As cattle operations grow and become more complicated, ranchers admit they're often not very sure of their overall financial direction — until it's too late to make significant operational changes. Certainly, they often have trouble tracking where and how they're making or losing money, even on a year-to-year basis.
But over the past decade or so, new management tools and systems in financial assessment have given some ranchers added ability to chart their business progression. This approach also necessitates a new mindset — one that says a rancher doesn't have to make decisions in a vacuum.
One of the pioneers in this movement is Gerald Roise, Powers Lake, ND. He was “one of the Guinea pigs” back in the late 1980s when the concept of Integrated Resource Management (IRM) changed the way he looked at his 5,000-acre leased and owned operation.
“This was totally a new idea at that time,” says Roise. “It's been a great experience though, and we've grown with it every year since then.”
He says there was originally a tremendous amount of paperwork to do with IRM. Too burdensome, he thinks, for most ranchers. Fortunately, Roise and others testing the system were able help IRM designers pare down the paperwork into a more manageable and user-friendly package.
“After a rocky start we ended up using a combination of production records along with business records in a fashion I'd certainly never used before,” he explains. “This marriage of production records and financial numbers is what I liked about IRM.”
Roise has found nothing but benefits from the program, he says.
“This whole thing has been phenomenal for us,” he says. “It's basically turned our operation around — we were financially struggling, but things are as good today as they've ever been.”
While the IRM concept has helped ranchers like Roise and others nationwide, there has been some marked reluctance among producers to adopt such a template. Roise thinks he knows why.
“If I was going to narrow down a reason why there's not been wider participation in the IRM model, it's because ranchers are very conservative about sharing our financial situations,” he explains.
Ranchers, he knows, tend to think that their business is theirs and no one else needs to know about it.
“With IRM you need to open yourself and your books to a group of people,” he explains. “From there, the program's success is based a great deal on the confidence you place in those other people.”
Besides the traditional, beef-subjectmatter specialists, Roise has at times involved his local pastor, banker and veterinarian in his IRM committee. The committee also includes some neighbors, but not always nearby neighbors.
Roise meets formally only once each year with the committee — to evaluate the past year and make long-range projections — but the committee is always available.
“Each time I have a major management decision to make, I don't feel I have to make it myself,” he says. “I can call up the neighbor — or whoever — who's been in on the committee meeting for advice and counsel.”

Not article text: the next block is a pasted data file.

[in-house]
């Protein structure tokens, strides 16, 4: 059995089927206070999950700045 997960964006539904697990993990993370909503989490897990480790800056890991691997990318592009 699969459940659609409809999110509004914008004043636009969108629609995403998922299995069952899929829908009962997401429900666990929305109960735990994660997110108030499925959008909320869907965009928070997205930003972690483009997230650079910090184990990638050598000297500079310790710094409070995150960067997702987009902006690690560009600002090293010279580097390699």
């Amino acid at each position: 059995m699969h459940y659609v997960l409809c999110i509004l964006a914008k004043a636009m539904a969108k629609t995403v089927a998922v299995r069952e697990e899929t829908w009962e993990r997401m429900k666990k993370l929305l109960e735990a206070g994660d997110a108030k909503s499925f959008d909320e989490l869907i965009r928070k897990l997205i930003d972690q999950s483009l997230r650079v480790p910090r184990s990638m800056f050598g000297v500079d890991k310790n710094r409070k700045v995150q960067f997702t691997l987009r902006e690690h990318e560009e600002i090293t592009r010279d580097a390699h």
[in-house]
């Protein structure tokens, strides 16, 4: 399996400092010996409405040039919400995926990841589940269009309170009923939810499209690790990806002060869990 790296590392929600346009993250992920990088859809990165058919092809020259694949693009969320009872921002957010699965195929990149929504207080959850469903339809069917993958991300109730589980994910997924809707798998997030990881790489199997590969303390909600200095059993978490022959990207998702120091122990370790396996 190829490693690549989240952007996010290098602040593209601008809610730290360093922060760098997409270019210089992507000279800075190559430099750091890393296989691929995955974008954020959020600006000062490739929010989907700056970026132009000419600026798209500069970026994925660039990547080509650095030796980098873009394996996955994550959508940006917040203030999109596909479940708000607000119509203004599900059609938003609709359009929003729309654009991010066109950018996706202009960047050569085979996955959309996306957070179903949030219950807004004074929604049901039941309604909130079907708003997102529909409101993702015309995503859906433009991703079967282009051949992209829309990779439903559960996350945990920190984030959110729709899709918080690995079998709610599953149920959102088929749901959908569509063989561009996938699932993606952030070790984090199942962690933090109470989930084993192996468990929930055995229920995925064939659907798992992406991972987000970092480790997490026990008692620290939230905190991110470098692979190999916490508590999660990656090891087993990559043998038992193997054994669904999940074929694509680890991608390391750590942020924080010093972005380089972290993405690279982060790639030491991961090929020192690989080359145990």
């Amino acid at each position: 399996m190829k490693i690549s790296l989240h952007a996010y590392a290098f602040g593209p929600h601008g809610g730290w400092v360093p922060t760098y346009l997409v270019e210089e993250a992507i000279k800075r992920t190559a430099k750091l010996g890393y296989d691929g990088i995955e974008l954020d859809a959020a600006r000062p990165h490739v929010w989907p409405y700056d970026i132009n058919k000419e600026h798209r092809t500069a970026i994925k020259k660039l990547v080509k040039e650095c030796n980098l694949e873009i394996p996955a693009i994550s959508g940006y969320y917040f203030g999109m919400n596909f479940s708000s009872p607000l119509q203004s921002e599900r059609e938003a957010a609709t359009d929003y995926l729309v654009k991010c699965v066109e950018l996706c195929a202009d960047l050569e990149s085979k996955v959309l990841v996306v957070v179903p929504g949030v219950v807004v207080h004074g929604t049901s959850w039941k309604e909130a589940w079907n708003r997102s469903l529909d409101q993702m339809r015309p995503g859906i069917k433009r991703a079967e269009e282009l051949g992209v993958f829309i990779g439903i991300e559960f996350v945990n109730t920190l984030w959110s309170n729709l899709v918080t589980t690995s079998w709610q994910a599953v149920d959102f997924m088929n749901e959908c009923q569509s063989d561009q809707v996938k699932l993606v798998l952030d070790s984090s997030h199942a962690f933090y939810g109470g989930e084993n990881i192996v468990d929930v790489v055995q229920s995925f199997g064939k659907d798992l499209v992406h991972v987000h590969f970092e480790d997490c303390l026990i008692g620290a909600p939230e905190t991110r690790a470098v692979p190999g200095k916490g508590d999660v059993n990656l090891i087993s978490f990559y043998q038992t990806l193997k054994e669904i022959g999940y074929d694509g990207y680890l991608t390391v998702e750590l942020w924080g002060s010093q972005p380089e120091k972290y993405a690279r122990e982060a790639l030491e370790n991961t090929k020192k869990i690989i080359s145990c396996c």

The secret to making IRM work, Roise says, is that these individuals are familiar enough with his situation to make more than generic or general recommendations. What they have to say will usually be quite specific and objective.
“Sometimes you have to swallow some pride and realize you're not doing everything perfectly,” he adds.
Sometimes, too, he admits, it takes several years to make changes, even changes suggested by his committee.
“My experience is that when they pound on you about the same thing year after year, it's usually something that should become part of the scheme,” Roise says.
Roise's son is planning to take over the farm and the 150- to 250-head ranching operation over the next 18 months. His son has been physically present during the IRM process for the past two years as the generational transfer evolves.
“I hope he'll proceed with the same process,” Roise says. “I give a lot of the credit to this management team for the successes we've had. Sometimes they can see opportunities where I can't.”
One area of his operation in which he found the team IRM approach made a difference was his decision to go from “leased” cows to “owned” cows. He looks back to a time when he thought he could not afford to buy cows.
“I was in debt with land and machinery, and I just thought at the time that it was better to lease cattle,” he explains. “It took the IRM team about five years to get me out of the leased cattle and into owning them. Some of it also had to do with the cattle cycle making it advantageous to own them.”
He's also switched his cropping enterprise to 100% cash-crop alfalfa — from small grains and oilseeds, which are traditional crops in his area. This was a change the IRM team suggested after looking at the enterprise analysis of the farm.
“We found we were losing money year by year on the crops and I was making money on the alfalfa every year,” he says. “But even with that, I found I was much more willing to make changes when I had 10 other people telling me to break traditional practices and go with what makes the money.”